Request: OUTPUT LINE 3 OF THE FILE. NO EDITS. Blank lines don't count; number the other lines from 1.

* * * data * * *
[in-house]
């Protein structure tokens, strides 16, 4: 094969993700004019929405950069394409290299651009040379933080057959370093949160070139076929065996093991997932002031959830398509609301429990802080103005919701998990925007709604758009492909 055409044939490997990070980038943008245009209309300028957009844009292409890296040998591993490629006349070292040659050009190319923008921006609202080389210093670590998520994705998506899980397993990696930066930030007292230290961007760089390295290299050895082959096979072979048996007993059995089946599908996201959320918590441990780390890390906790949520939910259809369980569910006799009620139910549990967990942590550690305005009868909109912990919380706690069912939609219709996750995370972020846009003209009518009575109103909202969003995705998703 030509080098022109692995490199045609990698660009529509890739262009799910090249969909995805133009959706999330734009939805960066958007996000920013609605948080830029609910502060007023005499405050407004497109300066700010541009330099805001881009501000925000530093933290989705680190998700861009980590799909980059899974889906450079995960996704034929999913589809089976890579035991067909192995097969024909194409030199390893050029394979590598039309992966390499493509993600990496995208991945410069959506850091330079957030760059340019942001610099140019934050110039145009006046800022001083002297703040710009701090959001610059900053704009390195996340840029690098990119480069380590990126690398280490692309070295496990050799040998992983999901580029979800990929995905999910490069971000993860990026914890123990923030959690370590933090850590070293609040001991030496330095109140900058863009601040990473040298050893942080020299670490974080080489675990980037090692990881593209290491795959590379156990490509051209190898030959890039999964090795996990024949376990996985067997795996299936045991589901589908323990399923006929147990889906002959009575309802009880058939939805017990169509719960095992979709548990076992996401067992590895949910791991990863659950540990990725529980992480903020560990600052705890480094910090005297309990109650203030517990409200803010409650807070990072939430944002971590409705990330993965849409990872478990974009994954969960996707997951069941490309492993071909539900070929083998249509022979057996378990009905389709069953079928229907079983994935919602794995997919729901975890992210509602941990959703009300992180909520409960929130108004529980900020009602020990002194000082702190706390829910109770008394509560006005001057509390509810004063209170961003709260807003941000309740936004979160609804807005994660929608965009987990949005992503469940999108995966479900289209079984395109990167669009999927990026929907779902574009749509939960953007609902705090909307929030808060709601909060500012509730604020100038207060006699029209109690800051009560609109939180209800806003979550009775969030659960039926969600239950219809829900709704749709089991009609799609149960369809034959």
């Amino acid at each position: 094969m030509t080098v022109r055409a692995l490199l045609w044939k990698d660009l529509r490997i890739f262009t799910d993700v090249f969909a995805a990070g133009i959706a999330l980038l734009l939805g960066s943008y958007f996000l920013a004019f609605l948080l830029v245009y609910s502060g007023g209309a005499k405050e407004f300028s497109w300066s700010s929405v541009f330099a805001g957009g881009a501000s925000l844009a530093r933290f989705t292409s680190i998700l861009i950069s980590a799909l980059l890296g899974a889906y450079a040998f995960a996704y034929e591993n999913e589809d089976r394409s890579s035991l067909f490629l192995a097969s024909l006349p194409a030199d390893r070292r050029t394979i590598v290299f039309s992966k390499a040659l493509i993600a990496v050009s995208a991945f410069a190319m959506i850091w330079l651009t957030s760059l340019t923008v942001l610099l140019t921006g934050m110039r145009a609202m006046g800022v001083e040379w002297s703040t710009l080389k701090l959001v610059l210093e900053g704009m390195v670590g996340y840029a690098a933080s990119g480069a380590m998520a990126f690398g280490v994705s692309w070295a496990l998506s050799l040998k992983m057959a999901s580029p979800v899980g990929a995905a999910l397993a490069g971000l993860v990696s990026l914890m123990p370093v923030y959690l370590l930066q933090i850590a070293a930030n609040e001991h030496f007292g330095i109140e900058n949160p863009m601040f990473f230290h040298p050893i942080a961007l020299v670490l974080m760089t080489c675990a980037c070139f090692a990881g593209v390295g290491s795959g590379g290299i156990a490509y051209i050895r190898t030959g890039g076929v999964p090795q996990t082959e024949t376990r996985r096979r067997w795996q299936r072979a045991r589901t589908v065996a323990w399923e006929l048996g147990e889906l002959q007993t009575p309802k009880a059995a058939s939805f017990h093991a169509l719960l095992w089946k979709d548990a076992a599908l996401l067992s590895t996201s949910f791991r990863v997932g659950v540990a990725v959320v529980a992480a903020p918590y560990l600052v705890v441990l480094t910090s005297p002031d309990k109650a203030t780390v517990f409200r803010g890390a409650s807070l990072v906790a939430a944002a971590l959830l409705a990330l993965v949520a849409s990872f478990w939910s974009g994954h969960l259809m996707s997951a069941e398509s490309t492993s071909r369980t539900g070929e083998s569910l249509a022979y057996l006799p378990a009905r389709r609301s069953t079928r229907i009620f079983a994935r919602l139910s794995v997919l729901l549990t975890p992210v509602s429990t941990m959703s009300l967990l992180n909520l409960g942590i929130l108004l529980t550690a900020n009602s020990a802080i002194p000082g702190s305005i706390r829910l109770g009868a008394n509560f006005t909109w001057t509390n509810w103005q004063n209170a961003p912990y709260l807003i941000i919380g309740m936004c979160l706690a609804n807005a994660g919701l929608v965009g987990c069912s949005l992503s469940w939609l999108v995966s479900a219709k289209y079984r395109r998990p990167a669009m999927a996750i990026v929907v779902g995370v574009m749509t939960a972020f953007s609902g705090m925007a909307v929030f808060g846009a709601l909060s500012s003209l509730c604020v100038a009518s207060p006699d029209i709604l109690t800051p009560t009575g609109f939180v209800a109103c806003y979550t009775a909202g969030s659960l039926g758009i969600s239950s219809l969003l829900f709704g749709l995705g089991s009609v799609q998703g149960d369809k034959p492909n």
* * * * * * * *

């Amino acid at each position: 094969m030509t080098v022109r055409a692995l490199l045609w044939k990698d660009l529509r490997i890739f262009t799910d993700v090249f969909a995805a990070g133009i959706a999330l980038l734009l939805g960066s943008y958007f996000l920013a004019f609605l948080l830029v245009y609910s502060g007023g209309a005499k405050e407004f300028s497109w300066s700010s929405v541009f330099a805001g957009g881009a501000s925000l844009a530093r933290f989705t292409s680190i998700l861009i950069s980590a799909l980059l890296g899974a889906y450079a040998f995960a996704y034929e591993n999913e589809d089976r394409s890579s035991l067909f490629l192995a097969s024909l006349p194409a030199d390893r070292r050029t394979i590598v290299f039309s992966k390499a040659l493509i993600a990496v050009s995208a991945f410069a190319m959506i850091w330079l651009t957030s760059l340019t923008v942001l610099l140019t921006g934050m110039r145009a609202m006046g800022v001083e040379w002297s703040t710009l080389k701090l959001v610059l210093e900053g704009m390195v670590g996340y840029a690098a933080s990119g480069a380590m998520a990126f690398g280490v994705s692309w070295a496990l998506s050799l040998k992983m057959a999901s580029p979800v899980g990929a995905a999910l397993a490069g971000l993860v990696s990026l914890m123990p370093v923030y959690l370590l930066q933090i850590a070293a930030n609040e001991h030496f007292g330095i109140e900058n949160p863009m601040f990473f230290h040298p050893i942080a961007l020299v670490l974080m760089t080489c675990a980037c070139f090692a990881g593209v390295g290491s795959g590379g290299i156990a490509y051209i050895r190898t030959g890039g076929v999964p090795q996990t082959e024949t376990r996985r096979r067997w795996q299936r072979a045991r589901t589908v065996a323990w399923e006929l048996g147990e889906l002959q007993t009575p309802k009880a059995a058939s939805f017990h093991a169509l719960l095992w089946k979709d548990a076992a599908l996401l067992s590895t996201s949910f791991r990863v997932g659950v540990a990725v959320v529980a992480a903020p918590y560990l600052v705890v441990l480094t910090s005297p002031d309990k109650a203030t780390v517990f409200r803010g890390a409650s807070l990072v906790a939430a944002a971590l959830l409705a990330l993965v949520a849409s990872f478990w939910s974009g994954h969960l259809m996707s997951a069941e398509s490309t492993s071909r369980t539900g070929e083998s569910l249509a022979y057996l006799p378990a009905r389709r609301s069953t079928r229907i009620f079983a994935r919602l139910s794995v997919l729901l549990t975890p992210v509602s429990t941990m959703s009300l967990l992180n909520l409960g942590i929130l108004l529980t550690a900020n009602s020990a802080i002194p000082g702190s305005i706390r829910l109770g009868a008394n509560f006005t909109w001057t509390n509810w103005q004063n209170a961003p912990y709260l807003i941000i919380g309740m936004c979160l706690a609804n807005a994660g919701l929608v965009g987990c069912s949005l992503s469940w939609l999108v995966s479900a219709k289209y079984r395109r998990p990167a669009m999927a996750i990026v929907v779902g995370v574009m749509t939960a972020f953007s609902g705090m925007a909307v929030f808060g846009a709601l909060s500012s003209l509730c604020v100038a009518s207060p006699d029209i709604l109690t800051p009560t009575g609109f939180v209800a109103c806003y979550t009775a909202g969030s659960l039926g758009i969600s239950s219809l969003l829900f709704g749709l995705g089991s009609v799609q998703g149960d369809k034959p492909n």